Both Dr. Gil and Congresswoman Napolitano agree that communication between a girl and her parent[s] is important to preventing suicide. La Vide Es Preciosa and Pacific Clinics’ Youth Suicide Prevention programs focus on bringing the mother and daughter together to form a lasting bond through various types of art exercises. “In a way, our program is a license for creative art therapy for the girls.” says Dr. Gil. “The girls, and sometimes the mothers, are able to express their feelings and frustrations through poetry, writing and music. In the end, it serves as a great intervention for the girls.”
Comunilife’s unique Life is Precious program prevents suicide in young Latinas – the teen population with the highest rate of suicide attempt in the country. Life is Precious combines individual and group counseling, arts therapy, academic support, and nutritional and fitness activities. Psychiatric services are provided by partnering clinics. To date, more than 150 girls have gone through the program.
The Future of Mental Health Among Latina Adolescents
“We must promote mental health awareness at the county, local, state and national level,” states Congresswoman Napolitano. “The time is now to start a national conversation about mental health amongst Latinos and to de-stigmatize it once and for all.” Congresswoman Napolitano’s youth suicide prevention program serves as a model for H.R. 1211, the Mental Health in Schools Act, a bipartisan legislation which would create a total of $200 million in grant funding for 200 schools across the country to partner with local nonprofits to provide early intervention and preventive services for young people with mental health issues.
“We keep seeing these record numbers and I can’t help to think that the problem just doesn’t seem to be going away,” reiterates Dr. Gil. “We need to have our national media all over these alarming statistics. By uncovering the number of tragedies among Latina adolescents, they can serve a larger purpose in becoming key players on prevention.”
Suicide Prevention Awareness
The World Health Organization estimates that approximately 1 million people die each year from suicide. There are signs that may suggest someone is at risk for suicide. Risk is greater if a behavior is new or has increased and if it seems related to a painful event, loss, or change. Seek help as soon as possible by contacting a mental health professional or by calling the Lifeline at 1-800-273-TALK (8255) if you or someone you know exhibits any of the following signs:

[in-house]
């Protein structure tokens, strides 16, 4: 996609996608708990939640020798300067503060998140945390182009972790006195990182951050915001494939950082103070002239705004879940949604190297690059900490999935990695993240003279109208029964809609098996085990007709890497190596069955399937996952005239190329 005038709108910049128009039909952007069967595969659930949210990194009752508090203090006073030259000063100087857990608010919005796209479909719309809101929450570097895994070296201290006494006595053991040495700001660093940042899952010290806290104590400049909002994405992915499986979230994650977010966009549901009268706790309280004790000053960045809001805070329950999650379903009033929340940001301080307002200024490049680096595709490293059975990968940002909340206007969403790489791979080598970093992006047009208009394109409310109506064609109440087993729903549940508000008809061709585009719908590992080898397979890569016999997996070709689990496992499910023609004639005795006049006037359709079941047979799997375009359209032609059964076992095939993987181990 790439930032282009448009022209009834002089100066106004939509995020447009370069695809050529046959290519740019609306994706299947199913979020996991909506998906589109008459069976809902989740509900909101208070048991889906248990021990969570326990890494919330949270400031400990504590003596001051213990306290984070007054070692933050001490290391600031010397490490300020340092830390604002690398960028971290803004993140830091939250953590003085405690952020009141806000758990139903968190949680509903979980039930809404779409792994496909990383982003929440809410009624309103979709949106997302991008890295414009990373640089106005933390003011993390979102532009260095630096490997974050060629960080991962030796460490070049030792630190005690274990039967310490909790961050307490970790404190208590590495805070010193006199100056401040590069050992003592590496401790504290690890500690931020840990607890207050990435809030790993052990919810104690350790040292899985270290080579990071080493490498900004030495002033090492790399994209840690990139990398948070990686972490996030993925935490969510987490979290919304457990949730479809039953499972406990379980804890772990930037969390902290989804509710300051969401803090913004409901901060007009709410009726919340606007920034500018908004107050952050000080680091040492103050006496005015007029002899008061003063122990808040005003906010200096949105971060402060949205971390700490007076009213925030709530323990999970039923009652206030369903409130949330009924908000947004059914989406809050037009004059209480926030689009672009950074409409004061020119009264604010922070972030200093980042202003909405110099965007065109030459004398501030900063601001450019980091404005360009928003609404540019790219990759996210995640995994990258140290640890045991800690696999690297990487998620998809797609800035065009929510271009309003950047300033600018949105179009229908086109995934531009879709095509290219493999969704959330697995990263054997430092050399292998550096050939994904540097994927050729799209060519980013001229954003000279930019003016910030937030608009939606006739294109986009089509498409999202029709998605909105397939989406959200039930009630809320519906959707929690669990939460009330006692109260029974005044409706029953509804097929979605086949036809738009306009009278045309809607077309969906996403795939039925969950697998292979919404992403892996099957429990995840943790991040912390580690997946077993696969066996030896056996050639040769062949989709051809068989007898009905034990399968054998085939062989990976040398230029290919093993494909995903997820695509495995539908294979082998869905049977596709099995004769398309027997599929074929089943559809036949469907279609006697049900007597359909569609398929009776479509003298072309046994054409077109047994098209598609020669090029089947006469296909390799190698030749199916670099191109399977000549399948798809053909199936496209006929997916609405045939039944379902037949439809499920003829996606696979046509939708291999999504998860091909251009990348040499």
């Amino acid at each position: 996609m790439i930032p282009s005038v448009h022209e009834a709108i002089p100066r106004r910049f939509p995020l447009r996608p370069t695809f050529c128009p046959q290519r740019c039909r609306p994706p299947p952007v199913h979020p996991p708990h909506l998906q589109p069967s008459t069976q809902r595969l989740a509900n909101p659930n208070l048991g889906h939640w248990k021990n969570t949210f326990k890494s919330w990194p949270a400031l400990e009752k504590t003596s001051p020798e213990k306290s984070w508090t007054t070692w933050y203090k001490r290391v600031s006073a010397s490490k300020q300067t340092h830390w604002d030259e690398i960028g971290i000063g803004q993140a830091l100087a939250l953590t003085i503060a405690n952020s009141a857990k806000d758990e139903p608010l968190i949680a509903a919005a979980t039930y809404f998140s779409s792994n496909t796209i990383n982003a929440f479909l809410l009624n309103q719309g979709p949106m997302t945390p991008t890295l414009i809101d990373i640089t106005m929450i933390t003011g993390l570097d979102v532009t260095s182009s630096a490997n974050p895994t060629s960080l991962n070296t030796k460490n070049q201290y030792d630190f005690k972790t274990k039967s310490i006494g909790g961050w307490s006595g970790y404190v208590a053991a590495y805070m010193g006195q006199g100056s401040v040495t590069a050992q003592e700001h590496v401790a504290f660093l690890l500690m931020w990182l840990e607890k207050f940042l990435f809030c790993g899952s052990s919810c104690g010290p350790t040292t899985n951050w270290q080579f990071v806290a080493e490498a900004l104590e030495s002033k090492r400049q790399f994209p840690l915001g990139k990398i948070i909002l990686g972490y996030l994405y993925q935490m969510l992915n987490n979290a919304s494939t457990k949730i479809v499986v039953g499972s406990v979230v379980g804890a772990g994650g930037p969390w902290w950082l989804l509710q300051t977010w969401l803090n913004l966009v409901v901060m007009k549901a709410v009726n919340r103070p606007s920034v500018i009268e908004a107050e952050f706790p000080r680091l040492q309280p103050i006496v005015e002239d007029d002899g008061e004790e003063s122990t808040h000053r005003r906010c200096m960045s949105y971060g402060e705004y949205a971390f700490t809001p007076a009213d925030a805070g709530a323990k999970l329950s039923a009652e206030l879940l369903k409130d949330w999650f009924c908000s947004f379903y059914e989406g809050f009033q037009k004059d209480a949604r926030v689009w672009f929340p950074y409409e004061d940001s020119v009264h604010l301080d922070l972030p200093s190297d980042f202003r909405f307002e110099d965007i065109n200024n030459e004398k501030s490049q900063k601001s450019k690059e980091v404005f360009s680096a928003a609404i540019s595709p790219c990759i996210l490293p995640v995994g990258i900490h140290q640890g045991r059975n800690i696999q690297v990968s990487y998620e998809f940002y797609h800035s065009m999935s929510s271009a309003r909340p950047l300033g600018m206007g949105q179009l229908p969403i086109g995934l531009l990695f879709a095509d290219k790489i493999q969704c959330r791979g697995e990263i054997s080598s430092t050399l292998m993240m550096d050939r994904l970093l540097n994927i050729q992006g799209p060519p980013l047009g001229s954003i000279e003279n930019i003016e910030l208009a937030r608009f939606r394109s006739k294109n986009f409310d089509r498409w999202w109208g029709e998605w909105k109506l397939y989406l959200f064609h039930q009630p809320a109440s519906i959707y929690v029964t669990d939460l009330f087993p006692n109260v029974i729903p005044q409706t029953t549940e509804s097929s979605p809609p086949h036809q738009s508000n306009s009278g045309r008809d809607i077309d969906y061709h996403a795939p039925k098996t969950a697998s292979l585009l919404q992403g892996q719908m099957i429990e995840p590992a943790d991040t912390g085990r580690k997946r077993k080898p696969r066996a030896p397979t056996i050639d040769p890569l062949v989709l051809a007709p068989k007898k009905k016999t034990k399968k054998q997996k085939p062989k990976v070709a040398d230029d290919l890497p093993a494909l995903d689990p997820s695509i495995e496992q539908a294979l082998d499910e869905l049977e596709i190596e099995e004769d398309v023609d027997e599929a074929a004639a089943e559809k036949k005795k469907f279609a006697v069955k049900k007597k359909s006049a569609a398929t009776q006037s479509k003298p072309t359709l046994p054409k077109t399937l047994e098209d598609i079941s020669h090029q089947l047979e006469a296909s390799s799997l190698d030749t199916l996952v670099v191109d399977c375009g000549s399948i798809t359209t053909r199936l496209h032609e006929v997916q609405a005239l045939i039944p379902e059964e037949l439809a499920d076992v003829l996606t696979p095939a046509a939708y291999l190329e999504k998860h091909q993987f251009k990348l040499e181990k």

Talking about wanting to die or to kill themselves.
Looking for a way to kill themselves, such as searching online or buying a gun.
Talking about feeling hopeless or having no reason to live.
Talking about feeling trapped or in unbearable pain.
Talking about being a burden to others.
Increasing their use of alcohol or drugs.
Acting anxious or agitated; behaving recklessly.
Sleeping too little or too much.
Withdrawing or isolating themselves.
Showing rage or talking about seeking revenge.
Displaying extreme mood swings.
Suicide hotlines and crisis support
National Suicide Prevention Lifeline
Suicide prevention telephone hotline funded by the U.S. government. Provides free, 24-hour assistance. 1-800-273-TALK FREE (8255). http://www.suicidepreventionlifeline.org/
American Foundation for Suicide Prevention
AFSP is a multifaceted organization made up of esteemed scientists, dedicated survivors of suicide loss, people with mental disorders and their families, and an expansive network of business and community leaders. https://www.afsp.org/
La Vida Es Preciosa (Life is Precious)
LIP currently has two centers – one in the South Bronx and one in Bushwick, Brooklyn – which are warm and comfortable spaces, staffed by empathetic, strong women with a deep understanding for Latina culture, language, and challenges. LIP reaches young women at the highest risk for self-harm. http://comunilife.org/
National Hopeline Network
Toll-free telephone number offering 24-hour suicide crisis. http://www.hopeline.com/
State Prevention Programs
Browse through a database of suicide prevention programs, organized by state. (National Strategy for Suicide Prevention) http://www.samhsa.gov/prevention/suicide.aspx
Find crisis centers and helplines around the world. (International Association for Suicide Prevention). http://www.iasp.info/resources/Crisis_Centres